OSHA News Release - (Archived) Table of Contents|
The Labor Department's Occupational Safety and Health Administration (OSHA) and the Environmental Protection Agency (EPA) are working jointly to identify and publicize root causes of chemical accidents and develop recommendations for preventing similar incidents in the future.
Both OSHA and EPA, through their respective statutes, have authority to investigate major chemical accidents. Under the memorandum of understanding signed recently by the two agencies that is now in effect, they will cooperate to jointly investigate major chemical accidents and releases for root causes and will publish the results of these investigations in joint reports.
"This agreement illustrates how the Clinton Administration is streamlining and improving government," said Assistant Secretary of Labor for Occupational Safety and Health Joseph A. Dear, who administers OSHA. "Instead of the two agencies working separately to investigate a major chemical accident, they will coordinate activities to eliminate overlap and duplication. The result will be a better investigation that can provide useful information to prevent a recurrence of such an accident."
Chemical accidents or releases characterized by one or more of the following circumstances will be candidates for joint investigation: 1) one or more fatalities; 2) hospitalization of three or more persons; 3) property damage estimated at $500,000 or more; 4) a serious threat to worker health or safety, public health, property or the environment; 5) significant off-site consequences such as large-scale evacuations, closing of major transportation routes, substantial environmental contamination or injury to domestic or wild animals; or 6) significant public concern.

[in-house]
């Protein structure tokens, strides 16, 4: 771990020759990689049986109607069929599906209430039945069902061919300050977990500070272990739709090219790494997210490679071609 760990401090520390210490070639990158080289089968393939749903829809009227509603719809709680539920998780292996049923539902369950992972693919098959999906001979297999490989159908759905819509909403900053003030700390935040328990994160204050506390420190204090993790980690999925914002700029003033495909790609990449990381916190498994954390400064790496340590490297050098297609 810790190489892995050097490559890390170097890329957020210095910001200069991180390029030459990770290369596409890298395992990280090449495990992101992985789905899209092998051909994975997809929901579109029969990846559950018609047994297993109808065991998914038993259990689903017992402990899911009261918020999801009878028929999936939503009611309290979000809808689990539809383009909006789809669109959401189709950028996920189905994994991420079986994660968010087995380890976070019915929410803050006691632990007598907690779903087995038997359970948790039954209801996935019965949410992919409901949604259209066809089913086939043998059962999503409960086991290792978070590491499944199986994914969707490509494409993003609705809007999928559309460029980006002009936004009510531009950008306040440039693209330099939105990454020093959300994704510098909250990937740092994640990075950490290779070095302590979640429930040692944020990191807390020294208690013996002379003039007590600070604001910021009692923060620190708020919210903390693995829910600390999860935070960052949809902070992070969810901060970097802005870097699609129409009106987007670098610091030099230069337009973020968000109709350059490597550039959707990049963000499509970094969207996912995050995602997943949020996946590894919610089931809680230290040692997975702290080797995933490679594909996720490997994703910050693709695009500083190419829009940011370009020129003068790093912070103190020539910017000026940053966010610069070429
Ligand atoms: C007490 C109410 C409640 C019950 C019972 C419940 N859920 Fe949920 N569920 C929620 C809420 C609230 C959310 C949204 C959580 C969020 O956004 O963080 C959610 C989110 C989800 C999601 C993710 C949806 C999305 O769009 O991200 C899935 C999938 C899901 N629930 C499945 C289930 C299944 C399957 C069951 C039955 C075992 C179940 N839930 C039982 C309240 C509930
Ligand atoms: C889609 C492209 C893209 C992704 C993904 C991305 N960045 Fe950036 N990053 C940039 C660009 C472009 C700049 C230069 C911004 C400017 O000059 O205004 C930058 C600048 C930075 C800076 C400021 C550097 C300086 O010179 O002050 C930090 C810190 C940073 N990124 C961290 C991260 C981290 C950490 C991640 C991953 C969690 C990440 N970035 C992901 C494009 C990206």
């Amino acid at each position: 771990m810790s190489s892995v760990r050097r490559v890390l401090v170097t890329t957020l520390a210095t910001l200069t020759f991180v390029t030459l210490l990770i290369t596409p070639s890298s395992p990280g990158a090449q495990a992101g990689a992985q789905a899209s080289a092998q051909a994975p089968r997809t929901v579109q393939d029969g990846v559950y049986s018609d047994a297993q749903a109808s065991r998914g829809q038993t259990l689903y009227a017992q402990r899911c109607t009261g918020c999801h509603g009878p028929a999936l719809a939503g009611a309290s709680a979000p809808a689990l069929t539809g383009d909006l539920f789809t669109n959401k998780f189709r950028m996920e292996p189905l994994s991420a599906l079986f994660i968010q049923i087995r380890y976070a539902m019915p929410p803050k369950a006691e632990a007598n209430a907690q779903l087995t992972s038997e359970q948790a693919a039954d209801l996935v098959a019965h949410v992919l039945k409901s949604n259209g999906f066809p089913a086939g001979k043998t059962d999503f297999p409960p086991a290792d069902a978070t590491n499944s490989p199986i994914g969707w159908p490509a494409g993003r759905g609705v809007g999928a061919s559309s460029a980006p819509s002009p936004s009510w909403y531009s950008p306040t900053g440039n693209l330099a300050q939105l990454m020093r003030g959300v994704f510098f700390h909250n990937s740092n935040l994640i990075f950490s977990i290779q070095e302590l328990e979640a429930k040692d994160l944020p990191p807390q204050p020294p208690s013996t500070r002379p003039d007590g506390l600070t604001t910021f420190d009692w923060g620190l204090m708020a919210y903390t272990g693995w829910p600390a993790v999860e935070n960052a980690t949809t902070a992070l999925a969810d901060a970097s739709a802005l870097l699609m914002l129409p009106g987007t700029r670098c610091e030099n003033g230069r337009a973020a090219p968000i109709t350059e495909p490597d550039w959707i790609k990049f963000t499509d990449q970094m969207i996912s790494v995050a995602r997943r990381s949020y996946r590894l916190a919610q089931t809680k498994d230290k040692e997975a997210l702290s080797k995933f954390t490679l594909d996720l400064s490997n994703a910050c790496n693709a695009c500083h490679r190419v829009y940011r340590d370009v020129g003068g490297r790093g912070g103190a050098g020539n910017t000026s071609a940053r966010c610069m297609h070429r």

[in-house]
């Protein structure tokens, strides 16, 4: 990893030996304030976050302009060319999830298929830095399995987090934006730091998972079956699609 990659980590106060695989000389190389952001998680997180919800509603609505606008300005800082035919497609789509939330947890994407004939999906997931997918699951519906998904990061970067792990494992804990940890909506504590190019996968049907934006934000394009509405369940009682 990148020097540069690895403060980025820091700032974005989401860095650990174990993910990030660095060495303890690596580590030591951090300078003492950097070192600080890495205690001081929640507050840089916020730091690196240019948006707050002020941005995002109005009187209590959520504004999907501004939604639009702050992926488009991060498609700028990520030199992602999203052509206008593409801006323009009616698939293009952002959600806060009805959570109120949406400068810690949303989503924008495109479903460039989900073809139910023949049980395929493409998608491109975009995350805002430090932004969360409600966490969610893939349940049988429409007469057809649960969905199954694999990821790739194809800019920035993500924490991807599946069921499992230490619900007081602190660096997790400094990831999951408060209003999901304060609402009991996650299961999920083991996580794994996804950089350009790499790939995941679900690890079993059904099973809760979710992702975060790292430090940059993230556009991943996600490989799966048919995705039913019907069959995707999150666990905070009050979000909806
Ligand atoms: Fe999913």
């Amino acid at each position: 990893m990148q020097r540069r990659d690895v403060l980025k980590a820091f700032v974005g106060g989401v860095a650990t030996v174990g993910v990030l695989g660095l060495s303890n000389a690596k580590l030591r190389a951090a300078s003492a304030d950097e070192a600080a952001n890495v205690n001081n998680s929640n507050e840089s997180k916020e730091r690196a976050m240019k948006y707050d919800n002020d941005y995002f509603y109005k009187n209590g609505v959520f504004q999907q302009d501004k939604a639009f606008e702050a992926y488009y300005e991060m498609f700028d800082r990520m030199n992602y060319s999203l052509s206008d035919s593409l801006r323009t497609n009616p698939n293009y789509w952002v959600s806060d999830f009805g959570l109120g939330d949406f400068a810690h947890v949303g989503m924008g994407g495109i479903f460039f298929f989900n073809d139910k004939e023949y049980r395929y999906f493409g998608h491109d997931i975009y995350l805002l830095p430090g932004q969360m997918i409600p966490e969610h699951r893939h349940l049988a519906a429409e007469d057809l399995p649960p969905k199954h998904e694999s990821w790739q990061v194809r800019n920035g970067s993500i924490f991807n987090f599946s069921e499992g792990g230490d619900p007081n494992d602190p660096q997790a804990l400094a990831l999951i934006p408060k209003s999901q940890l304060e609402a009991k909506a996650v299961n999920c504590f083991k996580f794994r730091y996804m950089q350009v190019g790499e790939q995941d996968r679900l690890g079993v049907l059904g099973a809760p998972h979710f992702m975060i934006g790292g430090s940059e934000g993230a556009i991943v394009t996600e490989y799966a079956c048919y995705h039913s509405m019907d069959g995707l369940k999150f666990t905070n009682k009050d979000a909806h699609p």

OSHA and EPA will select for joint investigation events that represent an opportunity to learn and/or disseminate important lessons about chemical accident prevention. If one agency elects not to investigate a chemical accident for root causes, the other agency reserves the right to conduct an independent causal investigation and issue its own report. The agencies will not conduct separate causal investigations and issue separate reports on the same accident.
Joint reports will include a description of the accident and response; observations and findings; any laboratory test results; discussion of the accident's probable root causes and contributing factors; a list of further planned activities; and recommendations for enhancing chemical safety, increasing emergency preparedness and preventing chemical accidents. Reports may be reviewed by independent experts before issuance.
The agreement calls for the agencies to share information and data and to make available training and technical assistance to the other agency's staff. EPA will work with the 23 states that run their own OSHA programs to negotiate similar agreements on chemical accident investigations, and OSHA will make the resources of its chemical accident investigation team available to the states.
Copies of the OSHA/EPA memorandum of understanding on chemical accident investigations will be available on OSHA's Internet home page (http://www.osha.gov/) shortly under "What's New."
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